En Español

Q. Who is Mr. Smarty Plants?

A: There are those who suspect Wildflower Center volunteers are the culpable and capable culprits. Yet, others think staff members play some, albeit small, role. You can torture us with your plant questions, but we will never reveal the Green Guru's secret identity.

Help us grow by giving to the Plant Database Fund or by becoming a member

Did you know you can access the Native Plant Information Network with your web-enabled smartphone?

Share

Ask Mr. Smarty Plants

Ask Mr. Smarty Plants is a free service provided by the staff and volunteers at the Lady Bird Johnson Wildflower Center.

Search Smarty Plants
    
 
See a list of all Smarty Plants questions

Please forgive us, but Mr. Smarty Plants has been overwhelmed by a flood of mail and must take a break for awhile to catch up. We hope to be accepting new questions again soon. Thank you!

Need help with plant identification, visit the plant identification page.

 
rate this answer
1 rating

Saturday - July 23, 2011

From: Austin, TX
Region: Southwest
Topic: Invasive Plants, Shrubs
Title: Soapberry suckers in Austin
Answered by: Barbara Medford

QUESTION:

Western Soapberry. Cut it down many months ago. Now I have baby trees all over the lawn. Are these the berries or are they coming from roots even though some sprouts are quite a distance away. I pull and have dug some, getting roots, it seems there is no end. Should I use Round Up on them? Thanks, Linda

ANSWER:

Sapindus saponaria var. drummondii (Western soapberry)  often suckers and forms groves. Tolerant of drought, wind, heat, poor soil, air pollution and other city conditions. Not affected by disease or insects. Currently difficult to find in the nursery trade.

We really don't know if your sprouts are the product of berries that have lain in the soil since you cut the tree down, but we're betting that most, if not all, are adventitious sprouts from the still-living roots beneath the ground. As far as those roots are concerned, that tree is still alive. It puts out those sprouts not just to propagate itself into a grove, but to grow leaves to provide nutrition to the roots. Theoretically, if you cut off the sprouts long enough, the roots would eventually starve. Theoretically. Spraying herbicides will kill plants you didn't want killed, but won't affect the roots. We would recommend close mowing, if the sprouts are in grass. If you can find what we call a lopping shear at your hardware store, with heavy duty pruning blades and a handle long enough that you don't have to stoop, you can cut those sprouts as far down in the ground as you can get. If you encounter a root that you can cut, you could then try painting the cut surface with an undiluted wide spectrum herbicide, quickly, before the root heals over to protect itself. A disposable sponge brush is the best for this operation. Patience and persistence is the key. Don't ever let those "baby" trees get big enough to produce seed, that will just double your trouble.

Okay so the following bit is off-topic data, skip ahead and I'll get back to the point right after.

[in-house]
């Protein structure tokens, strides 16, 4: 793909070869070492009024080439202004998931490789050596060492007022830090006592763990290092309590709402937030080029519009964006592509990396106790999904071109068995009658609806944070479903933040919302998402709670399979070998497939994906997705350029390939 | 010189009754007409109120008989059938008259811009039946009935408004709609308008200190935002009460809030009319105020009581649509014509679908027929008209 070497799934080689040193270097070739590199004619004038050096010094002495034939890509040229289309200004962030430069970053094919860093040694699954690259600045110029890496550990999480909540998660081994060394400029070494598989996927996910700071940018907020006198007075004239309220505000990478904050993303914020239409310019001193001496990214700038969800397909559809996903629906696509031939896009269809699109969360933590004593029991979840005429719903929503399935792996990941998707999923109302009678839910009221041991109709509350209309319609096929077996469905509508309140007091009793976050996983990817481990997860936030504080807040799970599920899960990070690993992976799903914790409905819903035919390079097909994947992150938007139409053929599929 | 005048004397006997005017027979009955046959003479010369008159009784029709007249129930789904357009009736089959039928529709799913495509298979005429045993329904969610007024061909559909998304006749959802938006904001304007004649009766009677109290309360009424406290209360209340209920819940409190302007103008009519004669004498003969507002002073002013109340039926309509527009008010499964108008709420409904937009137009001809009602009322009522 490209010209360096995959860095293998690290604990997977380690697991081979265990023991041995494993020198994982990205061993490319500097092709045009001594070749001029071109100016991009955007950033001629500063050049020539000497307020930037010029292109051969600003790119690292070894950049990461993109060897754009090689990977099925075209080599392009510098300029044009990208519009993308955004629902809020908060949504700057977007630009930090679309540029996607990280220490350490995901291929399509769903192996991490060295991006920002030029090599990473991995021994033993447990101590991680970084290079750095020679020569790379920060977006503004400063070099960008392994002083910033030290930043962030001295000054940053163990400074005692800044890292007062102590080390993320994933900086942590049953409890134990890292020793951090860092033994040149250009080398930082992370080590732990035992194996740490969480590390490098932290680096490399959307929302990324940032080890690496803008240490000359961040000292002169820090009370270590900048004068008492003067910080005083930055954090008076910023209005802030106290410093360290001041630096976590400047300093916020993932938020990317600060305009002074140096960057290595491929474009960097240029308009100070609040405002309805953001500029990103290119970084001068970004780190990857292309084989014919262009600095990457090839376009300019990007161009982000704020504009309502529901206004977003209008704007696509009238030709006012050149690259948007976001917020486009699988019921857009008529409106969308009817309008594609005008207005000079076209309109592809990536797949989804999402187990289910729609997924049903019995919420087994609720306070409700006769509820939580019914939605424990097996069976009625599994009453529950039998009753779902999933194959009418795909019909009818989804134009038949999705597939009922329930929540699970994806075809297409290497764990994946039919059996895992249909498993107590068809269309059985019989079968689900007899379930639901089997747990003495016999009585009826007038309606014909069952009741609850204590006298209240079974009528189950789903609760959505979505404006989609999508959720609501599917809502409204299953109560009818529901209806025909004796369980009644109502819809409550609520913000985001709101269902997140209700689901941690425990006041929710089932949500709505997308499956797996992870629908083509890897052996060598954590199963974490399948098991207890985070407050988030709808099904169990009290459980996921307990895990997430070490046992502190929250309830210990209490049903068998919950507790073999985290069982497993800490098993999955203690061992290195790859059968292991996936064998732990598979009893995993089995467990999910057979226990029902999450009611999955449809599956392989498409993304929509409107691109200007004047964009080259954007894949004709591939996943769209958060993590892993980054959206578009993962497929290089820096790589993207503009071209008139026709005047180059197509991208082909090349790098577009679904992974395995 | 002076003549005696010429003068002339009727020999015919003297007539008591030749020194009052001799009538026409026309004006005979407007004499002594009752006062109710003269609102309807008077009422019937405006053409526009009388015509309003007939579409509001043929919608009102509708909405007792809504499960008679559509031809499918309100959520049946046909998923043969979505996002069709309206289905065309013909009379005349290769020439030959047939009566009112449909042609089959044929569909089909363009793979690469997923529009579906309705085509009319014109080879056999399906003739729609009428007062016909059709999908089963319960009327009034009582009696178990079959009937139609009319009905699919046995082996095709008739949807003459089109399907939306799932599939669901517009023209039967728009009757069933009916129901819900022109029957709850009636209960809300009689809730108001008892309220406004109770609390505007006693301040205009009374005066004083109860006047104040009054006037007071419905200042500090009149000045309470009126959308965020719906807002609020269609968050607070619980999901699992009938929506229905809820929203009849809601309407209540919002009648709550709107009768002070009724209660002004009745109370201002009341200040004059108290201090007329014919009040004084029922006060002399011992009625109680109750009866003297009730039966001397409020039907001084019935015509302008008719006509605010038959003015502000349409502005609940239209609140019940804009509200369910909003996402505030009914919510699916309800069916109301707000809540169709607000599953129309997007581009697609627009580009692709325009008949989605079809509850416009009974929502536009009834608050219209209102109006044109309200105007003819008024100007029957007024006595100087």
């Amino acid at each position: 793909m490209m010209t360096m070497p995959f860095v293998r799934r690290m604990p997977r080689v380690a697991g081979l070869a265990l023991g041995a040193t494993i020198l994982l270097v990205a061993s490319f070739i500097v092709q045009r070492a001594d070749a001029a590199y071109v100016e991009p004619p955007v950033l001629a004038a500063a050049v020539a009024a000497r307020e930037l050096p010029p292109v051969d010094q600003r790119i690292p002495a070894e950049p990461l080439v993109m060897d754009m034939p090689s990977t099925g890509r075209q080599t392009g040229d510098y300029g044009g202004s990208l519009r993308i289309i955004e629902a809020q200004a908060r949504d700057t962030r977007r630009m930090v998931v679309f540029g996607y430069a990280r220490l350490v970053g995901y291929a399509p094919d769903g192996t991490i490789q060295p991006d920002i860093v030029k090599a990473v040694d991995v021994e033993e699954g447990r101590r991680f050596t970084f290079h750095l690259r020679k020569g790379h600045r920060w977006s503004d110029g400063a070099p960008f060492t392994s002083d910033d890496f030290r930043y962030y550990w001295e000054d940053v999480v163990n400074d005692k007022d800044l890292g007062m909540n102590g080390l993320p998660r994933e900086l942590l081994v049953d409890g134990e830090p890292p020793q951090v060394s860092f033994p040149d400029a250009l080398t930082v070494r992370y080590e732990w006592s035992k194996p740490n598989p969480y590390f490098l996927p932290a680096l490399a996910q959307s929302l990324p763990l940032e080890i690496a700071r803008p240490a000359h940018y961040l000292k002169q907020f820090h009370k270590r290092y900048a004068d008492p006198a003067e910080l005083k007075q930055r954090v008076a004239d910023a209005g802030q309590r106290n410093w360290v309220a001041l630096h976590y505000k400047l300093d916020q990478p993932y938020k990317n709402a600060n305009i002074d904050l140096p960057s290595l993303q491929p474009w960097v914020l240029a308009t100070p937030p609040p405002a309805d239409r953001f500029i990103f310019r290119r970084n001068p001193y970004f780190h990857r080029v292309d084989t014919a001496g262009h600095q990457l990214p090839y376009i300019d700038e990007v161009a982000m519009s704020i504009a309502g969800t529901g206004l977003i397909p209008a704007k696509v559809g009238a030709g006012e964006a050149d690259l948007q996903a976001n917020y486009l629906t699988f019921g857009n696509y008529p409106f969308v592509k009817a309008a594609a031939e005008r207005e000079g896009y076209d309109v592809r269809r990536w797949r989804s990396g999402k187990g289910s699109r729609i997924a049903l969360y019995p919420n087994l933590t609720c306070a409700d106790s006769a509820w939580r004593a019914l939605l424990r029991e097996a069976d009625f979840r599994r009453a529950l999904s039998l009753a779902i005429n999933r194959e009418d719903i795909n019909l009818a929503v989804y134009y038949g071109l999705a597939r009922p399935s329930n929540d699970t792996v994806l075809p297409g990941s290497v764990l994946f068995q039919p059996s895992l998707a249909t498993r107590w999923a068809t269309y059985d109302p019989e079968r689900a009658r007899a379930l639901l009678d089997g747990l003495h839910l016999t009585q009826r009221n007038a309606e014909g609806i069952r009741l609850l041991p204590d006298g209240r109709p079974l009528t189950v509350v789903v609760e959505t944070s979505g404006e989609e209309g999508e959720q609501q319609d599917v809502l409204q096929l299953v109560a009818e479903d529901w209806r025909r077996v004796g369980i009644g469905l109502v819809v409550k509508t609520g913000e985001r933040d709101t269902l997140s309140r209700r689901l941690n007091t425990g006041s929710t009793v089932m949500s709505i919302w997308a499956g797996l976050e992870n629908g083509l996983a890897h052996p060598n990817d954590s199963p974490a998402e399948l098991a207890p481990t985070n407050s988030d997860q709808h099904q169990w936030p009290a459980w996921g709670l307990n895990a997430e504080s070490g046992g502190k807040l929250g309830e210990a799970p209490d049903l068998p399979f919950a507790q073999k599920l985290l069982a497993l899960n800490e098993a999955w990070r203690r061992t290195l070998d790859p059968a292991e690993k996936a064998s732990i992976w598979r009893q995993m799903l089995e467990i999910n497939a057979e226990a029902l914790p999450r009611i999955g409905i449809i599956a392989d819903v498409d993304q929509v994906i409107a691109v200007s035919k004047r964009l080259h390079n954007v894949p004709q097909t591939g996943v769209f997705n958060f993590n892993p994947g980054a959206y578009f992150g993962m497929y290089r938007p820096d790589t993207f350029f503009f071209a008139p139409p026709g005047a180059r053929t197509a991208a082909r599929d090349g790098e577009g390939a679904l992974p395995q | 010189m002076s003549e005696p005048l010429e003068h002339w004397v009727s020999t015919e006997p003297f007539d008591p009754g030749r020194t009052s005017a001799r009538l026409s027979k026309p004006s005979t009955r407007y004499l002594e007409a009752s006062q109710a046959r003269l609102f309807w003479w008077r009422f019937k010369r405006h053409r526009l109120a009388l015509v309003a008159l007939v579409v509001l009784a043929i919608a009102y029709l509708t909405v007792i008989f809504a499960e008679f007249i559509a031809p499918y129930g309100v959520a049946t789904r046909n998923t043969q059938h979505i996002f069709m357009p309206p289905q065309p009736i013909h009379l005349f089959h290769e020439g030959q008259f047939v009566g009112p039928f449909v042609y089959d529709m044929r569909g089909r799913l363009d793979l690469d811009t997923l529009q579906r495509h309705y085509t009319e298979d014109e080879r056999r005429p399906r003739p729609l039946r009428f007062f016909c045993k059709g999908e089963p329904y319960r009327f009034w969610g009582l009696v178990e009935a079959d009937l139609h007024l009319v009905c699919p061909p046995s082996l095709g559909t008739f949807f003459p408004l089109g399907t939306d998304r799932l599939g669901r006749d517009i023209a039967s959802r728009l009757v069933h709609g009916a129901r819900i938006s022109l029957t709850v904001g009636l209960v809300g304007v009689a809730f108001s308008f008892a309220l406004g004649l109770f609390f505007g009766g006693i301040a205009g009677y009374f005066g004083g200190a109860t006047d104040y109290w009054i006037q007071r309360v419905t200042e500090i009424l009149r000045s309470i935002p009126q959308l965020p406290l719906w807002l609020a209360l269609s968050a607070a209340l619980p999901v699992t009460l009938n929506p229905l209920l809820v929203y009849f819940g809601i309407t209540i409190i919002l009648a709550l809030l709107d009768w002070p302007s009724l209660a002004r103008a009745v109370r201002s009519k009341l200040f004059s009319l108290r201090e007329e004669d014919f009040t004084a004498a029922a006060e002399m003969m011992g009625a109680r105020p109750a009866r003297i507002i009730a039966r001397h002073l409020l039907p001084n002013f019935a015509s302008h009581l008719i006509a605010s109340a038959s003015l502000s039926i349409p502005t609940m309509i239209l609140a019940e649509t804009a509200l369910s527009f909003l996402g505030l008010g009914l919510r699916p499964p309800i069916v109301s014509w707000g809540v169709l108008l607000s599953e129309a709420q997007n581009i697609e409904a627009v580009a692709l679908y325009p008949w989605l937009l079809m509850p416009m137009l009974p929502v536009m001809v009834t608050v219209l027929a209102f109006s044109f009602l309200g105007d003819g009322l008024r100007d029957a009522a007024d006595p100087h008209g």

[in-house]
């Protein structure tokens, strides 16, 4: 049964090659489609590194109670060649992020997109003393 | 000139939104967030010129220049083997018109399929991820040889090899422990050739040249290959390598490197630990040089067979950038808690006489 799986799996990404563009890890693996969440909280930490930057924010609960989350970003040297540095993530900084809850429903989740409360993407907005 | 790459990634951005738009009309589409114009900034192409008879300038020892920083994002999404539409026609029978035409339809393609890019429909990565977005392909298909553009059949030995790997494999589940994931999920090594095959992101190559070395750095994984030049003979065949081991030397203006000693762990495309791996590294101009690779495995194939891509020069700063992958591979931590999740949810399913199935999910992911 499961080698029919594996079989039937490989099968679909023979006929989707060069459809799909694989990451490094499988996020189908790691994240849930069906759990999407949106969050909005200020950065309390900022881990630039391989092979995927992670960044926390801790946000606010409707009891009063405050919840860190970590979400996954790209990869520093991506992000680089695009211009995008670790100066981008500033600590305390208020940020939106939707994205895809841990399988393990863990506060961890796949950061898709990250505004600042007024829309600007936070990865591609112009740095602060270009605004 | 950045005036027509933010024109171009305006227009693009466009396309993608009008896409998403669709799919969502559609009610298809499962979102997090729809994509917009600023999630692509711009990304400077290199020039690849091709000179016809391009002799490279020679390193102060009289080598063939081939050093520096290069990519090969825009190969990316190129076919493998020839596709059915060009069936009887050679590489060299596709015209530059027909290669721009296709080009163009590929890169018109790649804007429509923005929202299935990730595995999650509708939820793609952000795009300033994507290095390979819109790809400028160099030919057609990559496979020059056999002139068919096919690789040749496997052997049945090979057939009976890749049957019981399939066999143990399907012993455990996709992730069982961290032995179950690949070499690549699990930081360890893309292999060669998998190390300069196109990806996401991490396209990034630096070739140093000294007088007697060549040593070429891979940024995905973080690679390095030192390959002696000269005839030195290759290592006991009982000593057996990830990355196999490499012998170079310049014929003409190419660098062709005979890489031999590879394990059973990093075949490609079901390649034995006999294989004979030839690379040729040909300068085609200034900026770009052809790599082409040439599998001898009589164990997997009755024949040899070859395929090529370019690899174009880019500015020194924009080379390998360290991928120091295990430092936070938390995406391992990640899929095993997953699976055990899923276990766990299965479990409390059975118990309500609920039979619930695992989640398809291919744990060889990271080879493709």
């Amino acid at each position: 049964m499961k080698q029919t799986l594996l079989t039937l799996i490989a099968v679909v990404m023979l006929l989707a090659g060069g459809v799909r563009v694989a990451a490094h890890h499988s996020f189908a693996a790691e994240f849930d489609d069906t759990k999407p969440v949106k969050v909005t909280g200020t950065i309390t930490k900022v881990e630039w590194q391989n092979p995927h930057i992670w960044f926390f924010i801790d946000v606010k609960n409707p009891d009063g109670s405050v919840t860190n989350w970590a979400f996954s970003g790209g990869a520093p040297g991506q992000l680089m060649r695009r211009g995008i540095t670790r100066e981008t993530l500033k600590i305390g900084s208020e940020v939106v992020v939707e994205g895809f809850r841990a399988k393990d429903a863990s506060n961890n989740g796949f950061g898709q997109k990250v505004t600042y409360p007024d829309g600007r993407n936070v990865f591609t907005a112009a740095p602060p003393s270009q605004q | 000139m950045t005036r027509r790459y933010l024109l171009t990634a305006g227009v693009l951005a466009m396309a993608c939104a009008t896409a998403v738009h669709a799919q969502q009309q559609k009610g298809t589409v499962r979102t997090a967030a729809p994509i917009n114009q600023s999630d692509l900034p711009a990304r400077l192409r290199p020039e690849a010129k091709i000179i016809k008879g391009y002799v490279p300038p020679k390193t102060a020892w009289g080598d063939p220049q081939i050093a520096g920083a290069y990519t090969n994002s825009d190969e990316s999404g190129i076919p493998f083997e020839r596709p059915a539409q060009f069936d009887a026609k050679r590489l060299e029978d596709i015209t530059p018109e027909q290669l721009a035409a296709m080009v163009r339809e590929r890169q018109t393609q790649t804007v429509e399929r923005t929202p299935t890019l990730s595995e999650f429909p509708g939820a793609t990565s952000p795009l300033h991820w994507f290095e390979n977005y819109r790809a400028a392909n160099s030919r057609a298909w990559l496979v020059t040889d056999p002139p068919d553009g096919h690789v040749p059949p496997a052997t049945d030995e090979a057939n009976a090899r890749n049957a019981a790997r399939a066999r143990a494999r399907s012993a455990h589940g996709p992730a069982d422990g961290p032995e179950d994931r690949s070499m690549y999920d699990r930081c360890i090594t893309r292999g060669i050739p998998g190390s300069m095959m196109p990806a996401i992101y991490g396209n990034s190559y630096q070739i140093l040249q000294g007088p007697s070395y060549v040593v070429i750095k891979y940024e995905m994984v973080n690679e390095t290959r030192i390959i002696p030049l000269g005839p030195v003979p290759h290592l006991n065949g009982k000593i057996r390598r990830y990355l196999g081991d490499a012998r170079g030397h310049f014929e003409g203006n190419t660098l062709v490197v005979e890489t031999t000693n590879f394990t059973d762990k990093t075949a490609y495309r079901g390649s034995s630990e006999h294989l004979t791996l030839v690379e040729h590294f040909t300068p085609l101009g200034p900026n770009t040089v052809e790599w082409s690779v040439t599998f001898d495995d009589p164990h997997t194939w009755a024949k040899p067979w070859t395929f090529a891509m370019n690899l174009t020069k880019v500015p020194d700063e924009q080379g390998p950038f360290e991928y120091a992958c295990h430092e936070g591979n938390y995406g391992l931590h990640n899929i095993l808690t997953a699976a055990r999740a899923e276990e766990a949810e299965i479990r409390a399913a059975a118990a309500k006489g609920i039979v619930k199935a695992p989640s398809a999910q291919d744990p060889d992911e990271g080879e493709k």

From the Image Gallery


Western soapberry
Sapindus saponaria var. drummondii

Western soapberry
Sapindus saponaria var. drummondii

Western soapberry
Sapindus saponaria var. drummondii

More Shrubs Questions

Propagation of blackberry from Williamsport PA
January 18, 2014 - I have been told that if you cut a branch off of a black berry bush and stick it in water for a few days, and then put it in the ground it will grow into another bush. Please tell me if this is true a...
view the full question and answer

When does Ziziphus obtusifolia leaf and flower in Austin?
March 22, 2010 - Hello Mr. S.P., Do you know when the Texas buckthorn, Ziziphus obtusifolia (I believe), flowers (and leafs out) in Austin? Is there one at the Wildflower Center?
view the full question and answer

Plants for shade, poor soil in Park Ridge NJ
June 17, 2010 - Hello! I live in far northeast New Jersey, by the New York state border. I am looking for plants for areas of my lawn that nothing currently grows in - due to shade and poor soil quality - very rocky,...
view the full question and answer

Failure of hybridized red hollies to grow
April 17, 2008 - I have 2 red hollies planted in my yard about 20' apart, 3 years now. They won't grow. Do I need to have a male with them?
view the full question and answer

Smarty Plants on bio-security
June 11, 2005 - Hello, My friend and I are summer interns at the Bryan Mound Strategic Petroleum Reserve Site in Freeport, Texas. Our jobs as the interns is to find a plant that is friendly to the animals around our...
view the full question and answer

Support the Wildflower Center by Donating Online or Becoming a Member today.
E-NEWSLETTER | BECOME A MEMBER | DONATE NOW | MEDIA | JOBS | SITEMAP | STAFF INTRANET
© 2016 Lady Bird Johnson Wildflower Center